The planarizing layer 20 is anisotropically etched by conventional dry etching, e.g. reactive ion etching, to expose the surface of the silicon layer 18 overlying the island 14 as shown in FIG. 3. The etch mixture is then changed, if required, and etching of the silicon layer 18 is carried out until the silicon dioxide layer 16 overlying the island 14 is exposed as shown in FIG. 4. It will be appreciated that, if the planarizing layer 20 and the silicon layer 18 can be etched with the same etchant, only a single etch step is necessary. The remaining planarizing layer 20 is removed, suitably with an organic solvent. The exposed silicon is oxidized, e.g. by thermal oxidation, to form the structure shown in FIG. 5.
In the structure shown in FIG. 5, when the island 14 is 500 nm thick, the oxide layer 16 will typically be about 40 nm thick overlying the top of the island 14, from about 80 to 90 nm thick at the sidewalls of the island 14 and about 60 nm thick overlying the substrate 10 other than at the sidewalls of the island 14.
If desired, a thinner top layer of gate oxide can be formed on top of the islands 14 to a predetermined thickness by further processing the structure shown in FIG. 5. A layer of planarizing material is deposited over the oxide layer 16 and etched as described above until the oxide layer 16 overlying the top of the island 14 is exposed. The oxide layer is etched until the top surface of the island 14 is exposed as shown in FIG. 6. Any remaining planarizing material is removed and the surface of the island 14 is oxidized to grow the desired thickness of high quality gate oxide, typically about 20 nm.
The thickness of the gate oxide layer 16 on the top of the island 14 can be controlled without the use of an additional planarizing layer by isotropically etching the silicon dioxide layer 16 of the structure shown in FIG. 5 until the surface of the island 14 is exposed. This etching step will likewise expose a portion of the sidewall surface of the island 14. As the oxide layer 16 is thinner on the top surface of the island 14 than on the substrate surface 12, a thin layer, i.e. about 10 to 30 nm, of oxide will remain on the substrate surface 12 as shown in FIG. 7. This residual layer of silicon dioxide is advantageous in that it protects the substrate, e.g. sapphire, against any damage from the etching process. The required thickness of gate oxide is then thermally grown on the exposed top and sidewall surfaces of island 14 as shown in FIG. 8.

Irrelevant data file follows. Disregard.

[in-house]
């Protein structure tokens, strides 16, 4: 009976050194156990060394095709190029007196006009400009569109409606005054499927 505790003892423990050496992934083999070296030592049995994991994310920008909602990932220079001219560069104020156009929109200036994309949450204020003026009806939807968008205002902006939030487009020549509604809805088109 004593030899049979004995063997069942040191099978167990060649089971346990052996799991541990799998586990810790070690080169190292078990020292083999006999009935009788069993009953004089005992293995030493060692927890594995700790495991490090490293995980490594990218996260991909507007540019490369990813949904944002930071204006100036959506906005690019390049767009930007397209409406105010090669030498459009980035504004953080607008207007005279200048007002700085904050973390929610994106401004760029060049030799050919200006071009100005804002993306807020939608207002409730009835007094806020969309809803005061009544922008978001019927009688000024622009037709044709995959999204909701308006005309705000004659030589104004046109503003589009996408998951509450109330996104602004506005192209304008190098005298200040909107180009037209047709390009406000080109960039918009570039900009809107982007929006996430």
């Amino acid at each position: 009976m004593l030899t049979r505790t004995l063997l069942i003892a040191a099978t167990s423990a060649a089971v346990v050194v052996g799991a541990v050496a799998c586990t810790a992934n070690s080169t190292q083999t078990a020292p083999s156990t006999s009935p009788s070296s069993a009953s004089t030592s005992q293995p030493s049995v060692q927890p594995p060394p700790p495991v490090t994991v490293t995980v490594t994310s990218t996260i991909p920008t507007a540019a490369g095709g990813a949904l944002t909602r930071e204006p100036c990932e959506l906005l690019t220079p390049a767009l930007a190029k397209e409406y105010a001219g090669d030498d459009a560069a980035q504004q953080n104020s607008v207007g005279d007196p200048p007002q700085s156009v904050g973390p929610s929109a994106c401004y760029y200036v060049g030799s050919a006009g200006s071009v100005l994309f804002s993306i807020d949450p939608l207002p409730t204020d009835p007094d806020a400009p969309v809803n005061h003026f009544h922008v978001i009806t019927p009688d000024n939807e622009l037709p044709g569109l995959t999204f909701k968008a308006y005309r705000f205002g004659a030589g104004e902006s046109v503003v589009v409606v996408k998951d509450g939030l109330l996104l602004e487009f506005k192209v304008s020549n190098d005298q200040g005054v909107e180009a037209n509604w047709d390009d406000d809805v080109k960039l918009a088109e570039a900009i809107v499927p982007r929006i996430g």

MOSFETs can be formed on the islands 14 using any standard technique. For example, a layer of conductive polycrystalline silicon is deposited over the structure shown in FIG. 5 or 8. The thin silicon dioxide layer 16 overlying the island 14 will form the channel dielectric of the device. The polycrystalline silicon layer may be made conductive by doping with an impurity such as phosphorus, suitably by adding a source of the impurity, e.g. phosphine, to the silane utilized to form the layer by LPCVD. The conductive polycrystalline silicon electrode is then conventionally, e.g. lithographically, defined to form strips 22 extending across portions of the islands 14 which are to be the channel regions of the MOSFETs as shown in FIG. 9. The strips of doped, conductive polycrystalline silicon 22, which serve as the gates of the MOSFETs, will extend over the silicon dioxide layer 16 from one island 14 to another to provide the desired connection between devices. Using the gate-forming strips of polycrystalline silicon 22 as a mask, ions of an appropriate conductivity type material are then implanted into the islands 14 on opposite sides of the gate strips 22 to form the source and drain regions of the MOSFETs. Additional strips of conductive material may then be formed on the device with the strips making ohmic contact with the source and drain regions formed in the islands 14 and extending over the silicon dioxide layers 16 to electrically connect the various MOSFETs in a desired circuit arrangement.